Having a teen driver has changed all that.
Now that we have a permit holder, who needs to log hours and is practicing for his license, my new position has been moved into the passenger seat. And sometimes the backseat.
Being a "backseat driver" is something that comes naturally for me (see the control issues above). I'll stomp an imaginary brake and hold onto the window if someone driving isn't doing it to suit my fancy. And will usually make a comment too, especially if it is a family member driving. As such, I was a little worried at how I would react to Noah at wheel.
I think I've surprised us both.
Maybe it is because he very calm and level-headed at the wheel but I feel comfortable with him. In the beginning, I was grabbing my side window a bit, until he told me that made him nervous. I've learned to control my own reflexes and tone of voice, to keep him steady when redirection is needed.
It's been a learning process for both of us but the ride time has been wonderful bonding time. He is no longer nose deep in a cell phone and I'm on alert to help him watch the crazies on the road. We've had some great conversations and opportunities for life lessons.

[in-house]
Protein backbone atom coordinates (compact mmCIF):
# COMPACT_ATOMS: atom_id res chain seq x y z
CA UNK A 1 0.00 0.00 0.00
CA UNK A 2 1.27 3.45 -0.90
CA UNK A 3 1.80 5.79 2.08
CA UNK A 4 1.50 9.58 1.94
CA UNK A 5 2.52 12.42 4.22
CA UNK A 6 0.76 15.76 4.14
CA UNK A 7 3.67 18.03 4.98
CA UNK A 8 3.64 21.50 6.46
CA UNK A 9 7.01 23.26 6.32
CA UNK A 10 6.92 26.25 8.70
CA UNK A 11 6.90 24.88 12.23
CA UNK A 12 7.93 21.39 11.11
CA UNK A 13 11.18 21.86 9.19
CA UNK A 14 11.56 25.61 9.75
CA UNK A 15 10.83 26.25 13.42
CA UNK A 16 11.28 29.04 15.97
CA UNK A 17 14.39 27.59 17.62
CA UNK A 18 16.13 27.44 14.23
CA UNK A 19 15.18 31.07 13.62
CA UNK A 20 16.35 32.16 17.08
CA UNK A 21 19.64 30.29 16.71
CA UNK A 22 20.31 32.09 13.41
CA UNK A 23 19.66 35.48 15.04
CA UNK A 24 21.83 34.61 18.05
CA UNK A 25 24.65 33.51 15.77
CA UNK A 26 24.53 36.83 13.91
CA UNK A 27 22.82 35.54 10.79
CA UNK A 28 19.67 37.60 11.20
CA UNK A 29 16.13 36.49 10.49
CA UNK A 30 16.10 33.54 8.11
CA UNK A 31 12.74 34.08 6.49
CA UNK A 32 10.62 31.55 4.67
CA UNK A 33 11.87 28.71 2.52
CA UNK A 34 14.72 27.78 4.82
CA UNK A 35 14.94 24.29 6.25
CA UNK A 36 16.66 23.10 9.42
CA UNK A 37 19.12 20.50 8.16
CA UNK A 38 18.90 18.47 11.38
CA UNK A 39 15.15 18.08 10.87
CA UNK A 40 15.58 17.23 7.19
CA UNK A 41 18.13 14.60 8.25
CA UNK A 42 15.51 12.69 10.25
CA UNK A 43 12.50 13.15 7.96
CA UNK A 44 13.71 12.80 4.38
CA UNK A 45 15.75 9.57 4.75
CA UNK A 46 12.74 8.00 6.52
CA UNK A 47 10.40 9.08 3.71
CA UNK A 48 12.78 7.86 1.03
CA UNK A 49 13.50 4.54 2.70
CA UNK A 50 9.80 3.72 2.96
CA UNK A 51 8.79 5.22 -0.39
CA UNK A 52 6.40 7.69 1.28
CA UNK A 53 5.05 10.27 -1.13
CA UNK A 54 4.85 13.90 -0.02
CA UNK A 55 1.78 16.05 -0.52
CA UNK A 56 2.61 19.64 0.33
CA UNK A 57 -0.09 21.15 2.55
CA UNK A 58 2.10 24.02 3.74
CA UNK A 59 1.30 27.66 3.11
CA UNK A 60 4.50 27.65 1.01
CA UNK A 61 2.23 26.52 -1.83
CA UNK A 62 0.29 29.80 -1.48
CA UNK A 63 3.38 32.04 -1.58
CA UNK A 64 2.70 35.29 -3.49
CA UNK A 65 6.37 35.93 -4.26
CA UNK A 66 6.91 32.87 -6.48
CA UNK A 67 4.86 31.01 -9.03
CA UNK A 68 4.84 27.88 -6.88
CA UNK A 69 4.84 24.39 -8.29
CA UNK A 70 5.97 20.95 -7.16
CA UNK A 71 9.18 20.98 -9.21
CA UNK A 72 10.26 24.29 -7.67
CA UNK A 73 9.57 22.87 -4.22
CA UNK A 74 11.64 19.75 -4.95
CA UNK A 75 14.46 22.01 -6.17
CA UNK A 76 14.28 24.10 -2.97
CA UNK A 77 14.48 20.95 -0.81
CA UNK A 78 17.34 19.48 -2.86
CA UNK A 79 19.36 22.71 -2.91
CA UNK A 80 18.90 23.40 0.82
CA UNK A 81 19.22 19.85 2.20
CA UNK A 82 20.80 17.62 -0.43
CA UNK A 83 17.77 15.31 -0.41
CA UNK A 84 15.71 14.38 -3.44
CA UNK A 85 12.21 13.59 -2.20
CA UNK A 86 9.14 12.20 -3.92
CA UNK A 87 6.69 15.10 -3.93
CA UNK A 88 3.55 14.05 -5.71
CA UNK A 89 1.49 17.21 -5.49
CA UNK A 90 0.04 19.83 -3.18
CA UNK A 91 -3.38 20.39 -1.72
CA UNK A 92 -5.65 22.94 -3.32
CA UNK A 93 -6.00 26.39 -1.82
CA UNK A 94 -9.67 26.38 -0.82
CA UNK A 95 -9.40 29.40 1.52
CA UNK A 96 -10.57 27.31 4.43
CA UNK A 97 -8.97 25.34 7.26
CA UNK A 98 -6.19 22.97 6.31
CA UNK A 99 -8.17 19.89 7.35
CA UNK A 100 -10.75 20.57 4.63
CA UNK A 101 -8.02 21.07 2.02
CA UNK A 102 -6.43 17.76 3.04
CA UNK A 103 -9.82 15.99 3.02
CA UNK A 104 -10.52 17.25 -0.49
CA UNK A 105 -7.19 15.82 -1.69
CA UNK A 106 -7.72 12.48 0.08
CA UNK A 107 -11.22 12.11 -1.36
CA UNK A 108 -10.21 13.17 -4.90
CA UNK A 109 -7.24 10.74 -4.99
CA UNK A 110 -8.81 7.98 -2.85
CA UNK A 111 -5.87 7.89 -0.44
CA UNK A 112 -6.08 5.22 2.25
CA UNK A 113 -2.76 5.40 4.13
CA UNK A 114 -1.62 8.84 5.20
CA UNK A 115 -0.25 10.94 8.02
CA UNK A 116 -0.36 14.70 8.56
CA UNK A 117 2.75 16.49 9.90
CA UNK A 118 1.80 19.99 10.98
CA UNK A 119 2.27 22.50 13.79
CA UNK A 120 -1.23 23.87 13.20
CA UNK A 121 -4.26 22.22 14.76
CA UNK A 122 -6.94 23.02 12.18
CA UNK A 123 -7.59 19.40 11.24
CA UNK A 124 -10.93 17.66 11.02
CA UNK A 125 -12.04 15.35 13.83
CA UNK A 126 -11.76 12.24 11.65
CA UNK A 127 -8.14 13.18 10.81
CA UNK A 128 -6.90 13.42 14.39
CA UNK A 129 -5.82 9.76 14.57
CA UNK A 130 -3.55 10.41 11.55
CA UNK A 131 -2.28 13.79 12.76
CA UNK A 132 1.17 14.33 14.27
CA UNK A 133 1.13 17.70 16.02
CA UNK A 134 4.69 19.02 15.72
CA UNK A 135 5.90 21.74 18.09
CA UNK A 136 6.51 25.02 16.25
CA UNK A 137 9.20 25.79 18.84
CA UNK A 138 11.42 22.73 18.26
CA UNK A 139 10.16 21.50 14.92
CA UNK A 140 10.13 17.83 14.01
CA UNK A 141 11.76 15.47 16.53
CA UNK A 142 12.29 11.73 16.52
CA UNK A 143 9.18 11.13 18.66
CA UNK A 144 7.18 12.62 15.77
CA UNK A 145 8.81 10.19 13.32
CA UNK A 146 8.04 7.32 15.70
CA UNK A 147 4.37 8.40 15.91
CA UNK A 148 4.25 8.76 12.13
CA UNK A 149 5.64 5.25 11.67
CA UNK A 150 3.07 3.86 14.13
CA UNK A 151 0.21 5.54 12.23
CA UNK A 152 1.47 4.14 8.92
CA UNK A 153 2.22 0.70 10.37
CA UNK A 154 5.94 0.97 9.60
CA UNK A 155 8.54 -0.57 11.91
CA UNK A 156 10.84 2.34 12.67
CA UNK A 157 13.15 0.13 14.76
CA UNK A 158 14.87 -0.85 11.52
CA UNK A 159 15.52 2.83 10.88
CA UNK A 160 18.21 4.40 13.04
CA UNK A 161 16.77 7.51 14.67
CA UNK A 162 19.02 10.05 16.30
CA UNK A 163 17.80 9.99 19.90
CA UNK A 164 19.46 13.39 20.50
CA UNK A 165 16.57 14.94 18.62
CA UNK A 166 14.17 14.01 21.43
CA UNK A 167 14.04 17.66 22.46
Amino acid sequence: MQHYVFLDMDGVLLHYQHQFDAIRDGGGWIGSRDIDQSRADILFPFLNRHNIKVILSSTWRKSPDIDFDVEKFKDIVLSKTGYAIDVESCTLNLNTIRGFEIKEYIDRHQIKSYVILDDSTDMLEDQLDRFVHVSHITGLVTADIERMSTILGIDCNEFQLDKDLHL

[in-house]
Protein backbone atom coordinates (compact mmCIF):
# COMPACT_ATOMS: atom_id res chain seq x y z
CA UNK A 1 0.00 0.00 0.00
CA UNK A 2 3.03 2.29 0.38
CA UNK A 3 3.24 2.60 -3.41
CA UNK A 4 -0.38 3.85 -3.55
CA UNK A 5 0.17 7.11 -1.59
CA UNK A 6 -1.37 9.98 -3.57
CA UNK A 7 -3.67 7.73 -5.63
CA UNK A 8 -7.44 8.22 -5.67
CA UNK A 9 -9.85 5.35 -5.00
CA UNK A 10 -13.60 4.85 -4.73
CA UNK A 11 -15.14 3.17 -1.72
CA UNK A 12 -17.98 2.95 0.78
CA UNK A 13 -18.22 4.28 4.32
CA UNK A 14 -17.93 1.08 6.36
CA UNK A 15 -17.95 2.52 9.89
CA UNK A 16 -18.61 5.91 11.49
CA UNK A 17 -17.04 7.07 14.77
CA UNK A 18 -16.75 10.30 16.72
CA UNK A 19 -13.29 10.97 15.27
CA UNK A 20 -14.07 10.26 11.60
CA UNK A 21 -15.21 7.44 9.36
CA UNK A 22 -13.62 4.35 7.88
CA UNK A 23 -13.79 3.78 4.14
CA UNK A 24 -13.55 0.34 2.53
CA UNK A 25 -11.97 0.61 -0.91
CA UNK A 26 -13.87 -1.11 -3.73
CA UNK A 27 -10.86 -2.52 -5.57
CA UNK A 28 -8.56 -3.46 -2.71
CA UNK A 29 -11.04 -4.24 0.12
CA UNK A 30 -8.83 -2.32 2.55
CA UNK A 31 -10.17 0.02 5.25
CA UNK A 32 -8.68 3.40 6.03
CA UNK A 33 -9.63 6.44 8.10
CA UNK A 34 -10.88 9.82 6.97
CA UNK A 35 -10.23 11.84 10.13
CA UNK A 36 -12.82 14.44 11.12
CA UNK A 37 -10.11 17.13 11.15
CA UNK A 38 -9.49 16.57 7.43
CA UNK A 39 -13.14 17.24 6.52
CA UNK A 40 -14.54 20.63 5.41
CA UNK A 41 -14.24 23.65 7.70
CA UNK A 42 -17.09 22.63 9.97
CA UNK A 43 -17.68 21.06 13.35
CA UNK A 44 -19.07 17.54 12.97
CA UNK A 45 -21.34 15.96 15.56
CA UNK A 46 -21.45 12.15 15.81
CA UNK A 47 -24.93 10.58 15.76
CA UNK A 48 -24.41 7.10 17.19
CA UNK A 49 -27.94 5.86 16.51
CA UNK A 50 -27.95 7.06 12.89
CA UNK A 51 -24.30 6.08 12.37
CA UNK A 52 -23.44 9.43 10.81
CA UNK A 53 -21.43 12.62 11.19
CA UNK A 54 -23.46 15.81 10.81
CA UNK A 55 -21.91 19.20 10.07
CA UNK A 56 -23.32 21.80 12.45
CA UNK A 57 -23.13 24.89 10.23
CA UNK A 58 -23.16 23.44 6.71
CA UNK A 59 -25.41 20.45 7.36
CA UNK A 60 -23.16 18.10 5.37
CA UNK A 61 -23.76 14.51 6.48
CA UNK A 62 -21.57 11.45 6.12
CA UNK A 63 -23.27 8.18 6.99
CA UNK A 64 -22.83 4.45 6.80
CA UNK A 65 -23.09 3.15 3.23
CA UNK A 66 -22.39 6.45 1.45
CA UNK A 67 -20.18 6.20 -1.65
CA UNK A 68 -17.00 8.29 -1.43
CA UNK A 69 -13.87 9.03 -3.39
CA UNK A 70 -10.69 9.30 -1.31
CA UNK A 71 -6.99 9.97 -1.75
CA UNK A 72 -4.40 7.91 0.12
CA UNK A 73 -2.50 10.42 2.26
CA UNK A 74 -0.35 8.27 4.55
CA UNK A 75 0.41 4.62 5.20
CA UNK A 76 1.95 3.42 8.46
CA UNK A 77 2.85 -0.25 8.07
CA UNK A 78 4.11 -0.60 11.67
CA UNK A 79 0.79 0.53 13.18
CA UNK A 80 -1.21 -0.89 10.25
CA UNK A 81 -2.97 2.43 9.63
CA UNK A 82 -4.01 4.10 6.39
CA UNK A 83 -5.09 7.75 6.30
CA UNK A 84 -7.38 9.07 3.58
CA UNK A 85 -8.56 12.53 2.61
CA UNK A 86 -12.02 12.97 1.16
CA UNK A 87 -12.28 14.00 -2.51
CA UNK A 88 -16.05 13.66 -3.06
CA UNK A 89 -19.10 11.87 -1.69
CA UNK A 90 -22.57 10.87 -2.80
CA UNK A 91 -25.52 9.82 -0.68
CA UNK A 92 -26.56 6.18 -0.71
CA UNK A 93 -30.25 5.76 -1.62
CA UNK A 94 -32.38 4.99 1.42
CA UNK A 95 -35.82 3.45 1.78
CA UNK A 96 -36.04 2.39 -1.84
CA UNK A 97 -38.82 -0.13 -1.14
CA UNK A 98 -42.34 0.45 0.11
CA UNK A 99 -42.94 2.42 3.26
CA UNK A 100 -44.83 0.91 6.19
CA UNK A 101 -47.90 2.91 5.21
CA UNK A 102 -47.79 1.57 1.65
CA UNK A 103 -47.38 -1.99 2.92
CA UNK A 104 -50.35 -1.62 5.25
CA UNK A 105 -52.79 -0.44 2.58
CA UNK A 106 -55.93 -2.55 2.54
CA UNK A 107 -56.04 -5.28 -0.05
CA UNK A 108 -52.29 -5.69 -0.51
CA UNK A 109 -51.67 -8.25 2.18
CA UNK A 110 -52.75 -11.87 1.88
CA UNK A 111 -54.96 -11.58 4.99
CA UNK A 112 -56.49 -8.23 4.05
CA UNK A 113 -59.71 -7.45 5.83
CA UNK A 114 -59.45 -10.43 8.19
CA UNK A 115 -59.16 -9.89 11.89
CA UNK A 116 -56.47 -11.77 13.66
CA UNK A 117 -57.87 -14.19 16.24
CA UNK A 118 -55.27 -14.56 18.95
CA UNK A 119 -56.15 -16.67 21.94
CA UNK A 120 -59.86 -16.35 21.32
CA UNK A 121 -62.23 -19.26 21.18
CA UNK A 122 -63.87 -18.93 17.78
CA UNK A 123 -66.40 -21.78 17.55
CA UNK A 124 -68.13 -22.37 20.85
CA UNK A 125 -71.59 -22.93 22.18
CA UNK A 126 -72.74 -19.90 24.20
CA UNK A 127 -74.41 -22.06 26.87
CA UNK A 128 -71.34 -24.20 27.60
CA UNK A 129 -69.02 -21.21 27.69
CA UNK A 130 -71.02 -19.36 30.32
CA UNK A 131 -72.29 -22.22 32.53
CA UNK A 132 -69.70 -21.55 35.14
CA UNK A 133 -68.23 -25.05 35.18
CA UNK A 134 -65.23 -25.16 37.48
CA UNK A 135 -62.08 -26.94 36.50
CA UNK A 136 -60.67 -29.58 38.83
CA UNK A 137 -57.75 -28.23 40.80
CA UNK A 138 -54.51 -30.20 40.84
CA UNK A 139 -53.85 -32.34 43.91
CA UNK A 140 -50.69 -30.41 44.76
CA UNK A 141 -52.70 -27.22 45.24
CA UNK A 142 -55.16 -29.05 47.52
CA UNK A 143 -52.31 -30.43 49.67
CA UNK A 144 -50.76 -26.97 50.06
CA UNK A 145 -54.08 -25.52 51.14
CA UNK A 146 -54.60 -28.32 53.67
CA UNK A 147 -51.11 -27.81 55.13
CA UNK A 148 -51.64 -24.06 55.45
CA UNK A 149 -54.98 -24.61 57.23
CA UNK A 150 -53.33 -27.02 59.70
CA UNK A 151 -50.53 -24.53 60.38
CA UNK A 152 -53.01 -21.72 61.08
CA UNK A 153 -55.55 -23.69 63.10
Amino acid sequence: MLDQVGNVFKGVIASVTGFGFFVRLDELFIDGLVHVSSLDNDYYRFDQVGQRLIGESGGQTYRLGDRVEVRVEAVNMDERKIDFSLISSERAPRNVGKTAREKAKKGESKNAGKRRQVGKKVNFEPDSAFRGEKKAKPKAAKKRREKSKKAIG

The other day a pickup came barreling out of a gas station so fast he was tail-spinning. Noah watches, shakes his head and sighs.
"These kids today..." he says.
I chuckle inside at his aged wisdom but am so very proud of him. He comments how he can't understand why people want to drive recklessly,especially his generation. Or with a cell phone.
"I'm multi-tasking like 15 things just to keep this car on the road," he states while driving. "I can't imagine trying to look down at a telephone too!"
Although he is ever-ready to jump in the drivers seat, he has also declined driving in areas he's not yet comfortable to do so, like morning school traffic.
Yes, please keep that mindset, my son.